defendants who assert their innocence. Harris, 671 N.E.2d at 868, citing Alford, 400 U.S. at 38, n. 11, 91 S.Ct. at 168, n. 11, 27 L.Ed.2d at 172, n. 11. For many years, Indiana has declined to accept a guilty plea where a defendant contemporaneously maintains his innocence. Harris, 671 N.E.2d at 868. See Harshman v. State, 232 Ind. 618, 621, 115 N.E.2d 501, 502 (1953), wherein our supreme court stated:
    [a]s we view it, a plea of guilty tendered by one who in the same breath protests his innocence, or declares he actually does not know whether or not he is guilty, is no plea at all. Certainly it is not a sufficient plea upon which to base a judgment of conviction. No plea of guilty should be accepted when it appears to be doubtful whether it is being intelligently and understandably made, or when it appears that, for any reason, the plea is wholly inconsistent with the realities of the situation.

See also Trueblood v. State, 587 N.E.2d 105, 107 (Ind. 1992), cert. denied, 506 U.S. 897, 113 S.Ct. 278,121 L.Ed.2d 205 (1992) (a trial judge commits reversible error if he accepts a plea of guilty when the defendant both pleads guilty and maintains his innocence at the same time); Ross v. State, 456 N.E.2d 420, 423 (Ind. 1983) (a judge may not accept a plea of guilty when the defendant both pleads guilty and maintains his innocence at the same time; to accept such a plea constitutes reversible error).
    Here, Webster tendered a guilty plea to the charge of residential entry. Residential entry requires knowingly or intentionally breaking and entering the dwelling of another. IND. CODE § 35-43-2-1.5. However, instead of admitting that he entered Teresa's home without her authorization, he testified that he had Teresa's consent, which essentially amounted to a claim of innocence. Webster stated, "[b]ut I went in [the house] through the window, so technically to me that's residential entry, you know and I did slap her." However,

when the trial court asked Webster if Teresa consented to his assistance, he stated that "I thought it was with her consent[.]" Although Webster was pleading guilty, he was also claiming that he was innocent. Therefore, the trial court did not abuse its discretion when it rejected Webster's guilty plea based on an insufficient factual basis.

II. Sufficiency of the Evidence
    Webster contends that the evidence presented by the State was insufficient to sustain his conviction for burglary because it failed to establish that he intended to commit a felony, namely rape, when he broke and entered Teresa's mobile home. The sufficiency of evidence necessary to sustain a conviction is governed by a well-settled standard and scope of review. This Court neither reweighs the evidence nor determines the credibility of the witnesses. Smith v. State, 678 N.E.2d 1152, 1155 (Ind. Ct. App. 1997), trans. denied. Instead, we look to the evidence most favorable to the verdict, together with all reasonable inferences to be drawn therefrom. Id. The conviction will be affirmed if evidence of probative value exists from which a trier of fact could find the defendant guilty beyond a reasonable doubt. Jordan v. State, 656 N.E.2d 816, 817 (Ind. 1995).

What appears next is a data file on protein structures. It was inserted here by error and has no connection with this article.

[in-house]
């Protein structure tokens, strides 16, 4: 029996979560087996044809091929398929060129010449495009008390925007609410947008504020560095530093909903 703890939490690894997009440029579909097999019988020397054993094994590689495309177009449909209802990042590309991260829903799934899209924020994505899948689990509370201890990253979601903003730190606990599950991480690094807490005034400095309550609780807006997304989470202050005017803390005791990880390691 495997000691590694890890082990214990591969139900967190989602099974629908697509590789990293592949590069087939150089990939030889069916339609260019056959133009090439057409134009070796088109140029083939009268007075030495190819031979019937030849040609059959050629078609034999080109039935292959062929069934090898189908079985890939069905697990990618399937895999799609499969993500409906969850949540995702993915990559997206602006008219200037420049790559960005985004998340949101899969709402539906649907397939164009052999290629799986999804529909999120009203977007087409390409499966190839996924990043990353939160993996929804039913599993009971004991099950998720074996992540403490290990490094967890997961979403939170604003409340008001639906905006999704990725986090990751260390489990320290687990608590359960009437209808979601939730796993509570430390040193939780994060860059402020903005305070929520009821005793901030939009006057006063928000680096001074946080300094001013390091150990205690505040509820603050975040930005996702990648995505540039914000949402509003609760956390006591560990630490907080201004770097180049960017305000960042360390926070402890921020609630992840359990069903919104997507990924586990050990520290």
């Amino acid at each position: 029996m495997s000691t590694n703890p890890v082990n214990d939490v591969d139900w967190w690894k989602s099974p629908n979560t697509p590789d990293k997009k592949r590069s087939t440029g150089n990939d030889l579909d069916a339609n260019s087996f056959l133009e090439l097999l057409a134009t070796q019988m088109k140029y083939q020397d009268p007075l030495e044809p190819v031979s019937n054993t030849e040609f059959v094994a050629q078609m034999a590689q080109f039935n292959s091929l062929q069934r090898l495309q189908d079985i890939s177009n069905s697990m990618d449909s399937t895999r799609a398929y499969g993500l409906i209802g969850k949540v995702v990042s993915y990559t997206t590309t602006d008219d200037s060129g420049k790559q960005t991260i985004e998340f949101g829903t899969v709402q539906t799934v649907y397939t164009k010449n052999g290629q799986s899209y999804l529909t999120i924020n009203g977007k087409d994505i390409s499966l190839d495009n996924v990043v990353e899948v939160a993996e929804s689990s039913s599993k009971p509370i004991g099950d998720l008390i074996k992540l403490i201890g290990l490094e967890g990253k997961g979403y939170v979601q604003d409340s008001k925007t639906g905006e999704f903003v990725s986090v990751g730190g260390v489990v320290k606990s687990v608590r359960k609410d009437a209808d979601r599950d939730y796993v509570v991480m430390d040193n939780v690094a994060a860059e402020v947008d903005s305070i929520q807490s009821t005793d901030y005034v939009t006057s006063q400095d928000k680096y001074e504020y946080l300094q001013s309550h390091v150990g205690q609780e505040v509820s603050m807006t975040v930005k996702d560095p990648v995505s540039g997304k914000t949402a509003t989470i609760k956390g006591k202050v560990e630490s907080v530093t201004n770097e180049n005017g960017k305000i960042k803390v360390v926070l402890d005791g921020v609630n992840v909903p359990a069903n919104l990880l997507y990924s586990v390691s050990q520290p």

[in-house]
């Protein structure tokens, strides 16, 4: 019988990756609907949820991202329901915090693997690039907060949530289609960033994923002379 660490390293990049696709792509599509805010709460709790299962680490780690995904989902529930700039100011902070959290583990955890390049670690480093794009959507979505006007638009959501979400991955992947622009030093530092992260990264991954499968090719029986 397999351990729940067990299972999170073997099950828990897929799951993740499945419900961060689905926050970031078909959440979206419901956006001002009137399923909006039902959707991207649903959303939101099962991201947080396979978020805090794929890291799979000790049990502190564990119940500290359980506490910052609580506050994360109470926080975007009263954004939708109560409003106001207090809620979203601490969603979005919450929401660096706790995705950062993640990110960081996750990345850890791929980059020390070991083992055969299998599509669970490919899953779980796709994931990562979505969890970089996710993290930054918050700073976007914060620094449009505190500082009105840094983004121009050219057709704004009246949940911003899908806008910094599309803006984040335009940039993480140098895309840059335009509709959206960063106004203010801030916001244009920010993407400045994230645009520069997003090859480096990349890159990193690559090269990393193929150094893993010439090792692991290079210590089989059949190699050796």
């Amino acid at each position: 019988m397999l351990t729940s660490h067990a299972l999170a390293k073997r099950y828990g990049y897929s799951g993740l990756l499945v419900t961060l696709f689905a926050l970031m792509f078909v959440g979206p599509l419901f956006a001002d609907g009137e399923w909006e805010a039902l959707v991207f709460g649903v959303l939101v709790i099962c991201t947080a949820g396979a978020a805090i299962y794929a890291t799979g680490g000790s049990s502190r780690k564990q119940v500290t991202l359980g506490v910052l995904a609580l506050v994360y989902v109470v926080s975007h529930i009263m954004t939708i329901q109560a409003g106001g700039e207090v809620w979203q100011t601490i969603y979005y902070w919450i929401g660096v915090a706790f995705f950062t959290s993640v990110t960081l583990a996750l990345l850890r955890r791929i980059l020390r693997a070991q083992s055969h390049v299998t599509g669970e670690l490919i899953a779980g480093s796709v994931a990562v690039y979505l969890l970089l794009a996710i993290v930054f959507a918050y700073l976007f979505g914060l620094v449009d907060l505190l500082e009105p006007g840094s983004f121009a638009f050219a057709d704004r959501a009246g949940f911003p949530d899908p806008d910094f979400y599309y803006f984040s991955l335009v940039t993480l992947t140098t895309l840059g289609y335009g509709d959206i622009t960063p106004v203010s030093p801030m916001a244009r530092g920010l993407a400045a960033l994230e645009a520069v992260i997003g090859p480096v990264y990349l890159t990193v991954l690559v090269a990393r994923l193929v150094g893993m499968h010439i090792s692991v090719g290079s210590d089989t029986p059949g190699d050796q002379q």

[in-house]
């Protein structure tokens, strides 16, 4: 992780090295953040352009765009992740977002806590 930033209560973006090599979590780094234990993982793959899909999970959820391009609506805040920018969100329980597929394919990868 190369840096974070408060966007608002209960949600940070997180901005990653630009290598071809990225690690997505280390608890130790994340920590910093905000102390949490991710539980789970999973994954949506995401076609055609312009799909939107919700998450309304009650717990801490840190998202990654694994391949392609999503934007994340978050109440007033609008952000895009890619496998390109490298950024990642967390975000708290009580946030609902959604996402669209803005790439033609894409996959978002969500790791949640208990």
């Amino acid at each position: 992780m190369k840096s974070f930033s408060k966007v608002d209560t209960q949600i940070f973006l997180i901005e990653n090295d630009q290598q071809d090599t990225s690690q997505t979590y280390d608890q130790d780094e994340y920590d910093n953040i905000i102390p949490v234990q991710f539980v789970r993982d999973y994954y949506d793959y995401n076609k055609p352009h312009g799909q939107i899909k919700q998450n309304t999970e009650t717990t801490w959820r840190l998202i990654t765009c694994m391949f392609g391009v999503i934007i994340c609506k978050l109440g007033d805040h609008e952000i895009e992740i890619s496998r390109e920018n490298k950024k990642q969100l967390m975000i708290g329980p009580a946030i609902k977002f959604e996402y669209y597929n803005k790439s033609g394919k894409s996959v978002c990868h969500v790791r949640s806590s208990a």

A. Burglary
    A conviction for burglary requires proof that a defendant broke and entered a building or structure of another person with the intent to commit a felony therein. IND. CODE § 35- 43-2-1. "Although evidence of breaking and entering alone cannot serve as a basis from which to infer the intent to commit the underlying felony which has been charged, our supreme court has long observed that intent may be inferred from circumstantial evidence

of the nature of the felony." Sumner v. State, 540 N.E.2d 1253, 1254 (Ind. Ct. App. 1989), trans. denied (1990) (emphasis in original). The evidence does not need to be insurmountable, but it must provide a solid basis to support a reasonable inference that the defendant intended to commit the underlying felony. Cash v. State, 557 N.E.2d 1023, 1024 (Ind. 1990). The requisite intent to commit a felony typically can be inferred from the subsequent conduct of the individual inside the premises or by the manner in which the crime was committed. Smith v. State, 671 N.E.2d 910, 912-913 (Ind. Ct. App. 1996).
    Here, Webster stacked two cinder blocks on top of one another so that he could reach a screened window. Webster then cut a hole through the screen, opened Teresa's window, and entered her home. Teresa was asleep in her bedroom when Webster entered. He then removed his clothing and crawled naked into Teresa's bed. When Teresa awoke and discovered Webster naked in her bed, she immediately jumped up and ran into another room calling for help. Webster followed and hit her several times in the face with his fist. He then ripped her shirt off her body. As Teresa ran from him, Webster ripped her shorts and underwear off her body. From this sequence of events, the trial court could have reasonably inferred that Webster entered Teresa's home with the intent to commit rape. See Henley v. State, 519 N.E.2d 525, 527 (Ind. 1988) (sufficient evidence of defendant's intent to commit rape where he entered the dwelling, shoved the victim onto the floor, and started undressing her).

III. Conviction and Sentence for both Burglary and Residential Entry
    We address a third issue sua sponte. Webster was convicted of both burglary and residential entry. Although the trial court entered a judgment of conviction upon both offenses, it merged the residential entry count with the burglary count, sentencing Webster only on the burglary count. In its sentencing order, the trial court stated: